Often times these unwanted behaviors
occur when people inadvertently reinforce the behavior
. Because the reinforcement is usually unconscious, people don’t understand why their behavior is happening
Before we look at a few specific behaviors, let’s review how dogs (and people) learn. First, it is important to realize that all behavior has a consequence. The consequence occurs immediately after the behavior and can be negative or positive. A negative consequence is something that the dog does not like and it will typically stop the behavior from happening again (if a dog dislikes water and falls into a pool, will be less likely to go near the pool in the future). A positive consequence is something that the dog enjoys or likes (this is why we give yummy treats when we are training). Secondly, we need to understand that behaviors have a cue or trigger that precedes the behavior. For example, a person knocks on the door which triggers a dog to bark.
Now that you understand how cues and consequences affect behavior, let’s look at how a behavior may be inadvertently reinforced. If your puppy or newly adopted dog jumps up on you and you “push” them down, your dog could misinterpret the “push” as petting and attention (attention can be a powerful positive consequence). By “pushing” your dog down, you may actually be rewarding your dog for jumping. If your dog barks at you when he wants attention and you give him any kind of attention (eye contact, throwing a ball/toy or talking to him), you are creating a positive consequence.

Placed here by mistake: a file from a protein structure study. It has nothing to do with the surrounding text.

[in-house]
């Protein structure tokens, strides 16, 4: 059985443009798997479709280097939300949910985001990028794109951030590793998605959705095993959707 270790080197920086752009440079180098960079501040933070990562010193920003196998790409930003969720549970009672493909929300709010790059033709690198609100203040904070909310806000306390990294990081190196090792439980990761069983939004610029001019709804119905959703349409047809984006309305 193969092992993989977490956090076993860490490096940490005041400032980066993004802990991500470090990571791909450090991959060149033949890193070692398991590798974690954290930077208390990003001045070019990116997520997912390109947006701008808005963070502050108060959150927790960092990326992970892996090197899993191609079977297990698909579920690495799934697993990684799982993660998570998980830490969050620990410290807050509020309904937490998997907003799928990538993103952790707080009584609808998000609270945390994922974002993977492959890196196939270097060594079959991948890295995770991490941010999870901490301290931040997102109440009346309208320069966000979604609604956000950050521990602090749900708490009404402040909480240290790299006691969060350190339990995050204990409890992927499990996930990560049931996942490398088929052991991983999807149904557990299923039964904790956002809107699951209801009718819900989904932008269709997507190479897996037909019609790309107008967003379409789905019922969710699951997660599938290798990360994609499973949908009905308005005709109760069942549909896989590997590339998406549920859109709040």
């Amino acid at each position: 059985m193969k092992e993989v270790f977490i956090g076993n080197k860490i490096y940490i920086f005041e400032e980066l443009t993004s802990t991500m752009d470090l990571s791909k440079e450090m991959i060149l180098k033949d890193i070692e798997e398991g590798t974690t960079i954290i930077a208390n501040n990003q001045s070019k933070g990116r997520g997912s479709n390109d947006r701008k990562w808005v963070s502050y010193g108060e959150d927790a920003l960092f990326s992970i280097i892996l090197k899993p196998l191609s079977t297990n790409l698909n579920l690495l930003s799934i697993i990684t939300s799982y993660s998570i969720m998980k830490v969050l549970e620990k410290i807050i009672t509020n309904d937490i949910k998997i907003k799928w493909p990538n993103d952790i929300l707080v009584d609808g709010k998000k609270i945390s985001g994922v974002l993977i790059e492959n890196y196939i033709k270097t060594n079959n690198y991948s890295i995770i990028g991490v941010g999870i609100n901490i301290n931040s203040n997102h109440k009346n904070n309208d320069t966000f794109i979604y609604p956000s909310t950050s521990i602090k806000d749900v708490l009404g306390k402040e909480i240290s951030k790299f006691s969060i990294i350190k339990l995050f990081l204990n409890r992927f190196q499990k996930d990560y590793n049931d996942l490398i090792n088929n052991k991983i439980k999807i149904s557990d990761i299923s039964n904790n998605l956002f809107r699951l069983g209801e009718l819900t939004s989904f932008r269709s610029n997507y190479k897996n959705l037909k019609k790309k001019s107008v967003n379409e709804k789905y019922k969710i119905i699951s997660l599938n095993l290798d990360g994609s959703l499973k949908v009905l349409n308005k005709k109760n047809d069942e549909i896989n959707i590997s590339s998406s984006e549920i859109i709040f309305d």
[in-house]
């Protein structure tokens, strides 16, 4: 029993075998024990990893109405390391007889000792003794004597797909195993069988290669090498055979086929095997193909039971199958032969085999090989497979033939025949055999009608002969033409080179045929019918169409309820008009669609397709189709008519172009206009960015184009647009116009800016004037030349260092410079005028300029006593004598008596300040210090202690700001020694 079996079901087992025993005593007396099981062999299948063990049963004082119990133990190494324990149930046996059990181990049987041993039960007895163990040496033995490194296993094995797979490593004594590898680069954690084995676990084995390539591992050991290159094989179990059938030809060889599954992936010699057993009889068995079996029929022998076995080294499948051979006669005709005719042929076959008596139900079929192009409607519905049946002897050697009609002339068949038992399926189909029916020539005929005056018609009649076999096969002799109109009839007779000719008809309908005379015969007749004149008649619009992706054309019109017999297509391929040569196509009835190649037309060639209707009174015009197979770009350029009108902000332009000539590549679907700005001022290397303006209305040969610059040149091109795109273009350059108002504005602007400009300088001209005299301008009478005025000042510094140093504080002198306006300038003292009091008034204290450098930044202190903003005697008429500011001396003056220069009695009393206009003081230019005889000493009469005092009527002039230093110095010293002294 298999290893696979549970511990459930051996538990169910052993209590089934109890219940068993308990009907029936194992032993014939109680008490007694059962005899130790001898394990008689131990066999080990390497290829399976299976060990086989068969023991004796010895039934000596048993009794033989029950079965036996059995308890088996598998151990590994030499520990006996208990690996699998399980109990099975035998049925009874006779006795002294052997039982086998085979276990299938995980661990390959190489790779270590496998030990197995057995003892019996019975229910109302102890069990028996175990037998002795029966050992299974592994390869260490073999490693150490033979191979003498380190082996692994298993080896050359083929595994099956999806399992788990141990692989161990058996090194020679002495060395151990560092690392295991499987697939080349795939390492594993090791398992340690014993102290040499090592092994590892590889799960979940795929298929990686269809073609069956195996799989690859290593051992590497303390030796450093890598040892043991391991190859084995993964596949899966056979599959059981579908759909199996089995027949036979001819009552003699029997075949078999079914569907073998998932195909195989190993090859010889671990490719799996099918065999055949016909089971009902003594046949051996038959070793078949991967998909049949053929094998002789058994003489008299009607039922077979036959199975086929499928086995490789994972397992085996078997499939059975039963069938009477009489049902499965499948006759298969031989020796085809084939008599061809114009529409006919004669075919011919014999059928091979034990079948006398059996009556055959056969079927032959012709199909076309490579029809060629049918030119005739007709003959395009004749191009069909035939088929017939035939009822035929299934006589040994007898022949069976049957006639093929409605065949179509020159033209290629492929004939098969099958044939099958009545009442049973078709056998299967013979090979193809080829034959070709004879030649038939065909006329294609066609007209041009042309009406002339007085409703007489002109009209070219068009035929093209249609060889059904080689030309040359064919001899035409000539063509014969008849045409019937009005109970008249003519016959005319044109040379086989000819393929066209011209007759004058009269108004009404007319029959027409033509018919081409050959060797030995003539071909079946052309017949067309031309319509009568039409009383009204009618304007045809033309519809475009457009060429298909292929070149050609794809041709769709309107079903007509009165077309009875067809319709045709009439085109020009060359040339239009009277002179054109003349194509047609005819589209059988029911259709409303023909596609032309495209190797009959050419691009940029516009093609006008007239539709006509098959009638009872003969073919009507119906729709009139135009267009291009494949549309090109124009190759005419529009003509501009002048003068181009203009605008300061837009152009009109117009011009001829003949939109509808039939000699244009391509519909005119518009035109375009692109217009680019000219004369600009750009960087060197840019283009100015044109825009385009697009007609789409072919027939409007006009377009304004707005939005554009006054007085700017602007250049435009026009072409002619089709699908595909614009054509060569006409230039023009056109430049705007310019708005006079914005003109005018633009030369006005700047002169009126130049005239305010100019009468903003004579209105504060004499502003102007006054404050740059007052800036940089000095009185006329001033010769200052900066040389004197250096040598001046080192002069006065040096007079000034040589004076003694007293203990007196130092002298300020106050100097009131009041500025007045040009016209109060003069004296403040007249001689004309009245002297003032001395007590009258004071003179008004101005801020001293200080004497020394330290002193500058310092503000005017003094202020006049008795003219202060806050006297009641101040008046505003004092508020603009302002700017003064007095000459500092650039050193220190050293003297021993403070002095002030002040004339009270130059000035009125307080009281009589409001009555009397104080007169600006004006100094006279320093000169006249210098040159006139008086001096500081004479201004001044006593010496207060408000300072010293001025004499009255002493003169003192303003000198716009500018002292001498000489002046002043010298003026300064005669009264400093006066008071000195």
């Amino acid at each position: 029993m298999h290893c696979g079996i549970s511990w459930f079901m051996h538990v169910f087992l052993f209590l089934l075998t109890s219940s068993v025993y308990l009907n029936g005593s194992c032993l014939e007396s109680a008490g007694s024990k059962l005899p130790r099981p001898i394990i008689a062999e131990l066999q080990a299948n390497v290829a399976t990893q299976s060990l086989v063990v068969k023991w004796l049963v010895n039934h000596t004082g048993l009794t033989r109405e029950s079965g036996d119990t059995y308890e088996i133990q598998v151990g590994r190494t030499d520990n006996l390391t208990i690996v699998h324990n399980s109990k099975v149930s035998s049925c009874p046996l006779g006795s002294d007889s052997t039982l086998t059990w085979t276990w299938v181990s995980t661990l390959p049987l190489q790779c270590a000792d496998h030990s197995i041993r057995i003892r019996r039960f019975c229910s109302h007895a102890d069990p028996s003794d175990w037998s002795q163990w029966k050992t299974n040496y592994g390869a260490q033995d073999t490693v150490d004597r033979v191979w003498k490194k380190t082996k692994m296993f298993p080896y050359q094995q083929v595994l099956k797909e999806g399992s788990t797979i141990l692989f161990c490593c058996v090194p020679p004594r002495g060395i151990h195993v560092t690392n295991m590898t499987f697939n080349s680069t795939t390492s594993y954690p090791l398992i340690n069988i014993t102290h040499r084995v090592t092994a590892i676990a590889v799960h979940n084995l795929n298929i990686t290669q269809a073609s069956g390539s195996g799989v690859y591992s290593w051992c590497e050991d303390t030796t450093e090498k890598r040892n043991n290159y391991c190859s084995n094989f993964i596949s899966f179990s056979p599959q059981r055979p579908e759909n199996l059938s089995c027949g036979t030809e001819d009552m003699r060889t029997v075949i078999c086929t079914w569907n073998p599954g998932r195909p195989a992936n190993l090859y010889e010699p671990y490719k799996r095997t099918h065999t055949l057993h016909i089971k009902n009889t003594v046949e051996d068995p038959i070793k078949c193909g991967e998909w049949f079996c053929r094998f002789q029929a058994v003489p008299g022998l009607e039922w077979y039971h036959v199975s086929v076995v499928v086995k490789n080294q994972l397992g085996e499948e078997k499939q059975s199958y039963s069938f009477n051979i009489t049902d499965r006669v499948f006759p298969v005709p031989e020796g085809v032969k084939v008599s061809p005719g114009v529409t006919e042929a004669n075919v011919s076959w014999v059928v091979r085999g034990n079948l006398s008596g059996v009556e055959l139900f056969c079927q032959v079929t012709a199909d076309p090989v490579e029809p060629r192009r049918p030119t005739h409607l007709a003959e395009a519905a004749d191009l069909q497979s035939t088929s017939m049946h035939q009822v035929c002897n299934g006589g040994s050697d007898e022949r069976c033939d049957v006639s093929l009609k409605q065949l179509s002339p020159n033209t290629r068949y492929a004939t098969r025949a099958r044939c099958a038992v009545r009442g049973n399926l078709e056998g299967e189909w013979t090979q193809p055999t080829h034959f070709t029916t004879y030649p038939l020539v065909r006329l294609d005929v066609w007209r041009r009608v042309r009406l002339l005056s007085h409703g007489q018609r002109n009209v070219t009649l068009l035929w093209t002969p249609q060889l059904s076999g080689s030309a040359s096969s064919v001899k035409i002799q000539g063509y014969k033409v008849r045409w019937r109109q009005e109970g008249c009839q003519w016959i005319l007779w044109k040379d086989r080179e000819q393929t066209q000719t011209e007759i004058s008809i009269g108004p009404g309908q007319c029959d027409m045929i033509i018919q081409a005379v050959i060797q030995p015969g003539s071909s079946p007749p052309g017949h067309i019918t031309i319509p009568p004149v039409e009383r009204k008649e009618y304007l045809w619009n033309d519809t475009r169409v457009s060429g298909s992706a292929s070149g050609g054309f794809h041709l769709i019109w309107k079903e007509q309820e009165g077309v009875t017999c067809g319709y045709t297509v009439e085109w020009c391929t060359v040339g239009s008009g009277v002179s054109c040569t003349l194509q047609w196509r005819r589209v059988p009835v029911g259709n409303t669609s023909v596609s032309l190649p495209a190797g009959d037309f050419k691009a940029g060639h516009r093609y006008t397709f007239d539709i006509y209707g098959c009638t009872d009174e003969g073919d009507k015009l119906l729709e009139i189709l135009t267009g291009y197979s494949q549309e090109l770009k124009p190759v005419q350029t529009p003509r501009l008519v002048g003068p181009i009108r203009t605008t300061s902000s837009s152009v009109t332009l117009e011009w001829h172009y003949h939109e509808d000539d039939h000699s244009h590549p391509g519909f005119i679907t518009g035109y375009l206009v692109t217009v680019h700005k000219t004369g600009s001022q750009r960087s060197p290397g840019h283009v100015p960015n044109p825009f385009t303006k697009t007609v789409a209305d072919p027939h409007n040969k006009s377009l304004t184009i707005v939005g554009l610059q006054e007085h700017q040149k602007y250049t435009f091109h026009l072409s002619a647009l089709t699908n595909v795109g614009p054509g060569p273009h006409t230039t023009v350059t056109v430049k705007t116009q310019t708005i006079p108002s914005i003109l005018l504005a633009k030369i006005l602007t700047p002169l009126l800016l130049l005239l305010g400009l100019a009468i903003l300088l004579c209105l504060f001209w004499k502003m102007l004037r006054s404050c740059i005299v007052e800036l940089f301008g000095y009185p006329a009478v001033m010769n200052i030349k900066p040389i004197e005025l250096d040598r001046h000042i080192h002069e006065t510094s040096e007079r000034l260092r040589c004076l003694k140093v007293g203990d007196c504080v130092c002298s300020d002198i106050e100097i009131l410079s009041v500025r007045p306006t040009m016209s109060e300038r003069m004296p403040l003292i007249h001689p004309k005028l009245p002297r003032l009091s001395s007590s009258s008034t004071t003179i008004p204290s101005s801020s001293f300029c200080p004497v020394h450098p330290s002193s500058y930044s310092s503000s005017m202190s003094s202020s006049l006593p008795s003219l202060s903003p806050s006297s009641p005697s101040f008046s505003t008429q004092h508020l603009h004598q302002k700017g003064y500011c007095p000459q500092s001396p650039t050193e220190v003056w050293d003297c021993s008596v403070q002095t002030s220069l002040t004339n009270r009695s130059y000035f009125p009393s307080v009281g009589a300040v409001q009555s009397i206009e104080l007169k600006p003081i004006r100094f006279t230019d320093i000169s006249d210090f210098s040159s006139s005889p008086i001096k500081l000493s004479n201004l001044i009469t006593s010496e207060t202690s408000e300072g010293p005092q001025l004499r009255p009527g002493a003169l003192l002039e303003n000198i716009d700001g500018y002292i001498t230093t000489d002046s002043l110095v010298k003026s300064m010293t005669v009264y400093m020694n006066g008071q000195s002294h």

If you want to change the behavior, it is important that you recognize what triggers the behavior so you can predict when it will happen.
If your dog jumps on you any time you walk in the front door, you can be prepared and either change the consequence (maybe ignore your dog when he jumps)
or you can teach the dog a new behavior (like sit)
when you walk in the door. If your dog barks at you anytime you sit at your computer, you can change the consequence (ignore the barking)
or you can redirect your dog by giving him a stuffed Kong
or food dispensing toy BEFORE you get on the computer so your dog’s need for play/ attention is met by eating from the food toy.
We are always interacting with our dogs, but sometimes we are “training” them without knowing it. If a behavior is getting out of hand, take a look at what the trigger is and what the consequence is.